Upstate residents seek the “new cars, new four-wheelers,” and “new snowmobiles” enjoyed by their Pennsylvania neighbors.
Southern Tier of New York. Photo by Stilfehler via Wikimedia Commons
Fifteen upstate New York towns are considering secession from the Empire State after Governor Andrew Cuomo’s recent ban on fracking shut down hopes of a natural gas-related economic boom. Sitting atop the Marcellus Shale, a rock formation that contains a large amount of trapped natural gas, these towns are threatening to move to Pennsylvania, which shares a border with New York’s Southern Tier, and where the fracking business is still thriving. On Friday, a local CBSNews Affiliate in Binghamton, WBNG-TV, reported that The Upstate New York Towns Association, a lobby group for a number of upstate municipalities, was “comparing taxes and the cost of doing business in the two states.”
“The Southern Tier is desolate,” Jim Finch, a Republican town supervisor for Conklin, told WBNG-TV. “We have no jobs and no income. The richest resource we have is in the ground.” Finch added that residents of the Southern Tier are “being deprived of work,” and the fracking ban was “a violation of his natural rights as a property owner.” State Senator Tom Libous, a Republican from Binghamton, also included a question about New York towns seceding in a recent survey of his constituency.
In December, following pressure from environmental groups and the release of a long-awaited New York State public health report, Cuomo banned the use of hydraulic fracturing to extract gas or oil in New York State. At a meeting of the Governor’s cabinet, Acting State Health Commissioner Dr. Howard Zucker made it clear that he could “not support high-volume hydraulic fracturing in the great state of New York.” He said on top of the evidence gathered by the report, he asked himself, “‘would I let my family live in a community with fracking?’ The answer is no. I therefore cannot recommend anyone else's family to live in such a community either.” Along with the potential health risks, due to falling oil prices and existing local township bans on the gas extraction process, “The economic benefits are clearly far lower than originally forecast,” Joseph Martens, the state environmental conservation commissioner told the New York Times in December.
Crossing into New York State from Pennsylvania. Photo by Doug Kerr via Flickr
While fracking in the area might only bring temporary economic relief, along with a host of health-related and geological nightmares, it seems that many involved in the debate see the short-term benefits as good enough. And the oil industry checks enriching their neighbors in Pennsylvania are causing a good amount of envy for financially strapped Southern Tier residents. “Our citizens in the Southern Tier have had to watch their neighbors and friends across the border in Pennsylvania thriving economically,” Karen Moreau, executive director of the New York State Petroleum Council told the New York Times. “It’s like they were a kid in a candy store window, looking through the window, and not able to touch that opportunity.” Speaking to Capital New York on Friday, Jim Finch complained, “Everybody over the border has new cars, new four-wheelers, new snowmobiles. They have new roofs, new siding.”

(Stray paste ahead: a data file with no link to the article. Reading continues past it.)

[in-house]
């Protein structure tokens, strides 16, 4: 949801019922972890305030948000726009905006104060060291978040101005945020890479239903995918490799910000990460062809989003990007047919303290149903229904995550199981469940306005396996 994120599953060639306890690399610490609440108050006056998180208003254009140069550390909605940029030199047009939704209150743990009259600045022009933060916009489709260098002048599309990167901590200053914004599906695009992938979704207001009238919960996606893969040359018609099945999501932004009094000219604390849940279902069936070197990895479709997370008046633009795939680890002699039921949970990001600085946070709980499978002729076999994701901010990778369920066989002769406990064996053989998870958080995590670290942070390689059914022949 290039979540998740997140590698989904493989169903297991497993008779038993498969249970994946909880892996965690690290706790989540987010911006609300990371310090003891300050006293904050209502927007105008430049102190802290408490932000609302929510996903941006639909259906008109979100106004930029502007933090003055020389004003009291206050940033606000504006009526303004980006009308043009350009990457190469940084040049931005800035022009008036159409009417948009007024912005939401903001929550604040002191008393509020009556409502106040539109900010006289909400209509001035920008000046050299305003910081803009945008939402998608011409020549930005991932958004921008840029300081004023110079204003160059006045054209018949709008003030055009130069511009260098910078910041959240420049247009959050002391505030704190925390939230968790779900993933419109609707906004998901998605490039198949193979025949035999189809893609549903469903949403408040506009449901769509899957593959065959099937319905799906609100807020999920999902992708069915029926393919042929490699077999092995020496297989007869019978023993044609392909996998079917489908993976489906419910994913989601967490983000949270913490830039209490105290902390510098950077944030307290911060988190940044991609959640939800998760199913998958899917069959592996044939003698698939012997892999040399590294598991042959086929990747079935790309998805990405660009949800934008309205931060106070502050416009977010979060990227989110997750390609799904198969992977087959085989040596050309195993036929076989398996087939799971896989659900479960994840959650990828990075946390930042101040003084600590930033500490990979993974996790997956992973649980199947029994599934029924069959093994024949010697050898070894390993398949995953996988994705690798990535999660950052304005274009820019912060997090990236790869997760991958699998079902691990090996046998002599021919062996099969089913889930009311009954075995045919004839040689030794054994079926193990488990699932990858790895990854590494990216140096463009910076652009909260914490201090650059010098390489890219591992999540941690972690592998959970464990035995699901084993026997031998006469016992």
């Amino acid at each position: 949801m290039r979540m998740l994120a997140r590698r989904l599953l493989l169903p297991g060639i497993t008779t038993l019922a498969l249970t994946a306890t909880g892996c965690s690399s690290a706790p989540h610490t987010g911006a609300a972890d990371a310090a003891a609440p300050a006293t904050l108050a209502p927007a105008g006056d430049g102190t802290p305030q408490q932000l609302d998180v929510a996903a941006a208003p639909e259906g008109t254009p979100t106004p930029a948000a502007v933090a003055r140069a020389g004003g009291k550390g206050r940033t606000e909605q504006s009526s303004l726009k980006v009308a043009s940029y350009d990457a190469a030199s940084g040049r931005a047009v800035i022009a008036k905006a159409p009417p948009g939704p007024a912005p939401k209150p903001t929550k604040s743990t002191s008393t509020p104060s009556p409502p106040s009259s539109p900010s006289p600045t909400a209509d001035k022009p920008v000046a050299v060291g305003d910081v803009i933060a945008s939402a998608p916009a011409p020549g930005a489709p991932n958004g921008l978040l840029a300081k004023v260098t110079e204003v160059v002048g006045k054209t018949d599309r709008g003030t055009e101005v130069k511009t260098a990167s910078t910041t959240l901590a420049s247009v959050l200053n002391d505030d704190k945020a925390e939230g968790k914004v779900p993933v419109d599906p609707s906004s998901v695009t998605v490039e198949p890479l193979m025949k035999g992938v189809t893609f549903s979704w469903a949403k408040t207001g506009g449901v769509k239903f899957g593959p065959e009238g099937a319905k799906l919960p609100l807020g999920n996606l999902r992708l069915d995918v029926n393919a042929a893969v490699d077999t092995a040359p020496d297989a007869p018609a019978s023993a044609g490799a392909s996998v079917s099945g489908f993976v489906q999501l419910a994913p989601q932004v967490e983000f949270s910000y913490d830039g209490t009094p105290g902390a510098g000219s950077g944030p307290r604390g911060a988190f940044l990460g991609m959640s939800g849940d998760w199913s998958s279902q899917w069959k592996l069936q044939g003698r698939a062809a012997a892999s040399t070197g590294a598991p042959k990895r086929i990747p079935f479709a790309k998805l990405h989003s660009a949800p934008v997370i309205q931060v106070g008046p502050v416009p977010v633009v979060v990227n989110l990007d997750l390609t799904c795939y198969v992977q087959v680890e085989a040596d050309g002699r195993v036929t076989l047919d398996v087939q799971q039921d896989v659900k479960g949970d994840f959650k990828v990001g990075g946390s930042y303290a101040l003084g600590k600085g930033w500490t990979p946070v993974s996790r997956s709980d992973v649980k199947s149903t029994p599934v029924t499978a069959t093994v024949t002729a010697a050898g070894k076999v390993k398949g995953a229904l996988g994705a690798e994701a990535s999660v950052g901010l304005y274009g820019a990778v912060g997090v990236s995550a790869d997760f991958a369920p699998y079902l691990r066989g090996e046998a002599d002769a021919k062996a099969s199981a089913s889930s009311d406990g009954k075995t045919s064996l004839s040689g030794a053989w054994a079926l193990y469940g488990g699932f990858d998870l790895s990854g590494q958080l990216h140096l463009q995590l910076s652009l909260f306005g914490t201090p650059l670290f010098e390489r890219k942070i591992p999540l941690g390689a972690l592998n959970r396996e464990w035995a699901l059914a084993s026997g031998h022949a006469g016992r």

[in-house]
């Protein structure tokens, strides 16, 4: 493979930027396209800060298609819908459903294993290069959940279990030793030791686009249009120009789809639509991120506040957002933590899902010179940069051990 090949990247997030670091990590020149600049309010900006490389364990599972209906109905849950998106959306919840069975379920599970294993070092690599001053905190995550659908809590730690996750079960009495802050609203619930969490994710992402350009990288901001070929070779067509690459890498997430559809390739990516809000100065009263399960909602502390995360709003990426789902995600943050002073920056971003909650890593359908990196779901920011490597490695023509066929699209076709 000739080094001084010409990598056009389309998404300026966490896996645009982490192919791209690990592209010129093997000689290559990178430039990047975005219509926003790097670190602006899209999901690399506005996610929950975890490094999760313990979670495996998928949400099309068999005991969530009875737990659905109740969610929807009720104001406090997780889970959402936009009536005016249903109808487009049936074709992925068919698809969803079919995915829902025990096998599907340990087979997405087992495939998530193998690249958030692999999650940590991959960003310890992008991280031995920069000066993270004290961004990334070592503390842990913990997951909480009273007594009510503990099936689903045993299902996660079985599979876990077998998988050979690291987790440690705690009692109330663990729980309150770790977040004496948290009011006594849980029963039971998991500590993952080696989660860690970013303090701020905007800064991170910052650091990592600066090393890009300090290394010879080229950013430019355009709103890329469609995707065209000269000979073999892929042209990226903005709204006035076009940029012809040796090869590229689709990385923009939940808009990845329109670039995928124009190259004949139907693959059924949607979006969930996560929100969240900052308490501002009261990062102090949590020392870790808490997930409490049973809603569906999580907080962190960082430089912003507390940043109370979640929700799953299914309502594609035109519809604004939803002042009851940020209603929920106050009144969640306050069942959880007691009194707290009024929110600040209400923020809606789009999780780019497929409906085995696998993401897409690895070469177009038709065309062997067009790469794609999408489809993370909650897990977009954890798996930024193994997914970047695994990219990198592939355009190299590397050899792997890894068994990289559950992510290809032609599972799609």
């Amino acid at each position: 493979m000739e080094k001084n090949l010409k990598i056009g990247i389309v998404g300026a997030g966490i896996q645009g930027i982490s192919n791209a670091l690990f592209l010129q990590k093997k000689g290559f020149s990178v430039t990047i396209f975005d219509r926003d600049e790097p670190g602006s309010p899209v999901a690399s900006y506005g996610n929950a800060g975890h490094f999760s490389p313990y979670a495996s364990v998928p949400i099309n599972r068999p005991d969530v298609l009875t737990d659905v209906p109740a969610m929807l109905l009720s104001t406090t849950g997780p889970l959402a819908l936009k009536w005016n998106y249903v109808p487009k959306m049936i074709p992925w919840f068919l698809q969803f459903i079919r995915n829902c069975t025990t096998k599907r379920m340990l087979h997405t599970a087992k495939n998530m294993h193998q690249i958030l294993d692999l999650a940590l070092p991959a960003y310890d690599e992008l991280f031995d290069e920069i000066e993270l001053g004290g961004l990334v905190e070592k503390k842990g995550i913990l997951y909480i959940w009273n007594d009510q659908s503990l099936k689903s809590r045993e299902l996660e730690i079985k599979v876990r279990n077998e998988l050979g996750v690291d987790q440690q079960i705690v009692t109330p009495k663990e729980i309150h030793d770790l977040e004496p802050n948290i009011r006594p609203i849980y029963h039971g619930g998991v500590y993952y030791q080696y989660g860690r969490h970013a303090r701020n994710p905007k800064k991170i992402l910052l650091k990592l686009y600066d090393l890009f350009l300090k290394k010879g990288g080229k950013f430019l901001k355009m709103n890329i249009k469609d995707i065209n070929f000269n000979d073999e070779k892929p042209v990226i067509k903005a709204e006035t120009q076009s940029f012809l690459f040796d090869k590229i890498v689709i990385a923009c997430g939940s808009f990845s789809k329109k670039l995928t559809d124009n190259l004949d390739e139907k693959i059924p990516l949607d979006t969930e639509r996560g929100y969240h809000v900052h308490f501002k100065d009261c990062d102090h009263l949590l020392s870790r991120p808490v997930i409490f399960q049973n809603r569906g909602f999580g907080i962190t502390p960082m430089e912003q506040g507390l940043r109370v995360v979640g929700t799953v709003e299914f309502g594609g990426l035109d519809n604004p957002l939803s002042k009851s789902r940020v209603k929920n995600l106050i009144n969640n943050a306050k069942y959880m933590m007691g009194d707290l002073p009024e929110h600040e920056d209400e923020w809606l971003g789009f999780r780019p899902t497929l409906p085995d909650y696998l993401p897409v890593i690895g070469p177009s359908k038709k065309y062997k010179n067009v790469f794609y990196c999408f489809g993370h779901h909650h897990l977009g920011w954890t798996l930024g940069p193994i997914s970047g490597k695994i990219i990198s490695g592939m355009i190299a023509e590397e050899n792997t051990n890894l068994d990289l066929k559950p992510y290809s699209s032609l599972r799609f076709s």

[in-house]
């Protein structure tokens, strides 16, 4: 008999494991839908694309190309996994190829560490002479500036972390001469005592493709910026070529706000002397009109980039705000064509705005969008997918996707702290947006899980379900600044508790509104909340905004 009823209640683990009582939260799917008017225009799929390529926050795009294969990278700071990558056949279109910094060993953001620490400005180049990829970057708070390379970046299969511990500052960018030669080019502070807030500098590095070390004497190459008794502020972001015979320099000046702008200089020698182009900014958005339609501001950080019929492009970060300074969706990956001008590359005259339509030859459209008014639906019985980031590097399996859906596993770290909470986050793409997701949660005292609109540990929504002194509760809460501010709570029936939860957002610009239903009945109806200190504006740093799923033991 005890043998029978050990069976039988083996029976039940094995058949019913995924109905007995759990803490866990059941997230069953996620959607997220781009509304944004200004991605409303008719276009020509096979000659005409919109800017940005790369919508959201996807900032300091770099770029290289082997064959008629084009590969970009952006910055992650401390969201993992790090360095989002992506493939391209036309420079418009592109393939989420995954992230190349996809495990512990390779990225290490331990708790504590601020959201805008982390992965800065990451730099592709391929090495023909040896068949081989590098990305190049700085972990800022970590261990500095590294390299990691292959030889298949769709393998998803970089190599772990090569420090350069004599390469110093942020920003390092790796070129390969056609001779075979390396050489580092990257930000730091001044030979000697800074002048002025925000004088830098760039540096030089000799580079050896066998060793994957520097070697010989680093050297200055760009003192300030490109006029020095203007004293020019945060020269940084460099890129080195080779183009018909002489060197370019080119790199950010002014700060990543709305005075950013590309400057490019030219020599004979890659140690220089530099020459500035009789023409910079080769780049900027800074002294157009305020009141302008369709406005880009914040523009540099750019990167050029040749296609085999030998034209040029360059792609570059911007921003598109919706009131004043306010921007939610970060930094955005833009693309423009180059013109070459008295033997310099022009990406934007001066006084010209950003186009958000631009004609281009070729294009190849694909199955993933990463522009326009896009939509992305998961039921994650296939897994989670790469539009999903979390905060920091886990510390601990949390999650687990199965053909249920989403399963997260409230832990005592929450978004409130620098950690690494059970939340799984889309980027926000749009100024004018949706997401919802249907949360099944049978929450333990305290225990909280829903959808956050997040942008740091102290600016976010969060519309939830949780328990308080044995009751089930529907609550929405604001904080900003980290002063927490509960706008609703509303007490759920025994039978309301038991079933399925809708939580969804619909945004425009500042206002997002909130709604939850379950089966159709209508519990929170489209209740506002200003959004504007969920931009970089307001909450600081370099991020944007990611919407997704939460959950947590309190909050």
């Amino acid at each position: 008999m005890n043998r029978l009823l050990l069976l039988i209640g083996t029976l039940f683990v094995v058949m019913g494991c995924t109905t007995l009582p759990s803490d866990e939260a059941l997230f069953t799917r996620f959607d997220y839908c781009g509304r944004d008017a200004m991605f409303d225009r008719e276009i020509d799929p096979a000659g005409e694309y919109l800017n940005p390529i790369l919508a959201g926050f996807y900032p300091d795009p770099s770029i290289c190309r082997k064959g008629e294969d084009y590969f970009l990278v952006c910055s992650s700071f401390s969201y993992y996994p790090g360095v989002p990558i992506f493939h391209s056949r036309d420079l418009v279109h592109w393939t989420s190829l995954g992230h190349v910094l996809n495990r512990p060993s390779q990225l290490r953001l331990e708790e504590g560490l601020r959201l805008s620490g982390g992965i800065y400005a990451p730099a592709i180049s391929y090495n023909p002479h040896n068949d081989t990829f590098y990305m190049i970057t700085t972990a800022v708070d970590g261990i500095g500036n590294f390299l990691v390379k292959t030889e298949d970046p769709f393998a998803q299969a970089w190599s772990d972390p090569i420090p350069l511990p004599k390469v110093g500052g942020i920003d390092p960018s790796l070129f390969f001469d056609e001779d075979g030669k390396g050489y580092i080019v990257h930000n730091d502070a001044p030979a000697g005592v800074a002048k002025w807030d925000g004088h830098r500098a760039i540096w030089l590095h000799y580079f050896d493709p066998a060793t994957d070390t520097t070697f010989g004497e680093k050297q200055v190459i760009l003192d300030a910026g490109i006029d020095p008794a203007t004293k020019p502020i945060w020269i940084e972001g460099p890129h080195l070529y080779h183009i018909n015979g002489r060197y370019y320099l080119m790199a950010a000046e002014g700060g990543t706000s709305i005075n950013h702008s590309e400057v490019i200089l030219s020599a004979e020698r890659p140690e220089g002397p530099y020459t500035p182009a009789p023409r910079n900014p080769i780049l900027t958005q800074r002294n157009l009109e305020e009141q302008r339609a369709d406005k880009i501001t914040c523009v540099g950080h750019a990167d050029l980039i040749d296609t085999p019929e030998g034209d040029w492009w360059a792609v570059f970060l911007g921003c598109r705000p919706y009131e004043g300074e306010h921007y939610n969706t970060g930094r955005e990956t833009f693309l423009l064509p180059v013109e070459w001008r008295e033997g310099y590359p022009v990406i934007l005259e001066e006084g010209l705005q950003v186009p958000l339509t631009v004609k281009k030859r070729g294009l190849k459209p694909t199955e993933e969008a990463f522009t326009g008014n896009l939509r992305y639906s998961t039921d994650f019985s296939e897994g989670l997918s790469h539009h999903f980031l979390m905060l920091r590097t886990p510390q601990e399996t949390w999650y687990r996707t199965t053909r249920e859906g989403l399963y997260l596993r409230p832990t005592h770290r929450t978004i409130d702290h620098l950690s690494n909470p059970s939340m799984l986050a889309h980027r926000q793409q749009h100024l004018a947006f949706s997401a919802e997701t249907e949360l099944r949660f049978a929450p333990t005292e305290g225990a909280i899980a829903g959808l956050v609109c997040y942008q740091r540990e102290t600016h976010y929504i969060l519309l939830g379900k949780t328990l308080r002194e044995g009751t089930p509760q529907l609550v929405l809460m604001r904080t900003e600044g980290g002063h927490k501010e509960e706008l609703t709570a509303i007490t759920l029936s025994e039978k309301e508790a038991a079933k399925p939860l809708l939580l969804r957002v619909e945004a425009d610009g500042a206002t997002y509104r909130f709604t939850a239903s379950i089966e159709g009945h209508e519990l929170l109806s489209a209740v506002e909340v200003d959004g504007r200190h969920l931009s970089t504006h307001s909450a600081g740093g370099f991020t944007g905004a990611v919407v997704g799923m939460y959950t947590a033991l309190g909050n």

Like most modern talk of any kind of secession in the U.S.—perennial rumblings from former Confederate states to repeat their antebellum treason, for example—it’s likely that the new upstate campaign won’t amount to much. To accomplish a move from one state to another, the towns would have to secure the legislatures of both New York and Pennsylvania, along with the blessing of the Federal government. On the other hand, for a Northern state, New York does have a long, weird history with the practice of secession: most of Vermont was originally a part of New York’s territory, until it successfully withdrew and became its own state in the late 1700s. Long Island and parts of the state bordering on Canada have regularly petitioned to form municipalities separate from the rest of New York, and for 250 years, residents and representatives have, in one form or another, tried to make New York City an independent state. And hilariously, in 1861, a single municipality in the state, Town Line, New York, famously seceded from the Union and “joined” the Confederacy. Making it the official “last holdout of the Confederacy,” the town only officially rejoined the United States in the 1940s, in a ceremony presided over by the inestimable Cesar Romero.